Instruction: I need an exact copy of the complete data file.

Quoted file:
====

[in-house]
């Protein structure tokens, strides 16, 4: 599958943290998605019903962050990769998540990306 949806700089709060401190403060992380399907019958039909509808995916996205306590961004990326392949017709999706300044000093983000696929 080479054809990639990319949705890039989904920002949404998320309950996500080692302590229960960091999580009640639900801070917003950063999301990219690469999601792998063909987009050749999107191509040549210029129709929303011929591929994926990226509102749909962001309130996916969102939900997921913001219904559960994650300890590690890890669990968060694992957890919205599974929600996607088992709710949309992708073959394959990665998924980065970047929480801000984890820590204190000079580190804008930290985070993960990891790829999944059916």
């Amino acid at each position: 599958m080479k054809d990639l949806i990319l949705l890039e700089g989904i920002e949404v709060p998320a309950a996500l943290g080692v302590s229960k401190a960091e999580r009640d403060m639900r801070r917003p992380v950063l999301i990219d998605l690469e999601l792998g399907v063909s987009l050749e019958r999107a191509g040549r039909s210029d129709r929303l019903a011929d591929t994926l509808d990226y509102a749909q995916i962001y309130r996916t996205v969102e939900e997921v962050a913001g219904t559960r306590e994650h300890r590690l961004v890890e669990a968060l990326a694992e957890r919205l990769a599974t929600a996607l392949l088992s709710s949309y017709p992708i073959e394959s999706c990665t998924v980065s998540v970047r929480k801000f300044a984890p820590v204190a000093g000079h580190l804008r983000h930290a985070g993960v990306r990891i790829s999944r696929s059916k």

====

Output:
[in-house]
């Protein structure tokens, strides 16, 4: 599958943290998605019903962050990769998540990306 949806700089709060401190403060992380399907019958039909509808995916996205306590961004990326392949017709999706300044000093983000696929 080479054809990639990319949705890039989904920002949404998320309950996500080692302590229960960091999580009640639900801070917003950063999301990219690469999601792998063909987009050749999107191509040549210029129709929303011929591929994926990226509102749909962001309130996916969102939900997921913001219904559960994650300890590690890890669990968060694992957890919205599974929600996607088992709710949309992708073959394959990665998924980065970047929480801000984890820590204190000079580190804008930290985070993960990891790829999944059916």
């Amino acid at each position: 599958m080479k054809d990639l949806i990319l949705l890039e700089g989904i920002e949404v709060p998320a309950a996500l943290g080692v302590s229960k401190a960091e999580r009640d403060m639900r801070r917003p992380v950063l999301i990219d998605l690469e999601l792998g399907v063909s987009l050749e019958r999107a191509g040549r039909s210029d129709r929303l019903a011929d591929t994926l509808d990226y509102a749909q995916i962001y309130r996916t996205v969102e939900e997921v962050a913001g219904t559960r306590e994650h300890r590690l961004v890890e669990a968060l990326a694992e957890r919205l990769a599974t929600a996607l392949l088992s709710s949309y017709p992708i073959e394959s999706c990665t998924v980065s998540v970047r929480k801000f300044a984890p820590v204190a000093g000079h580190l804008r983000h930290a985070g993960v990306r990891i790829s999944r696929s059916k």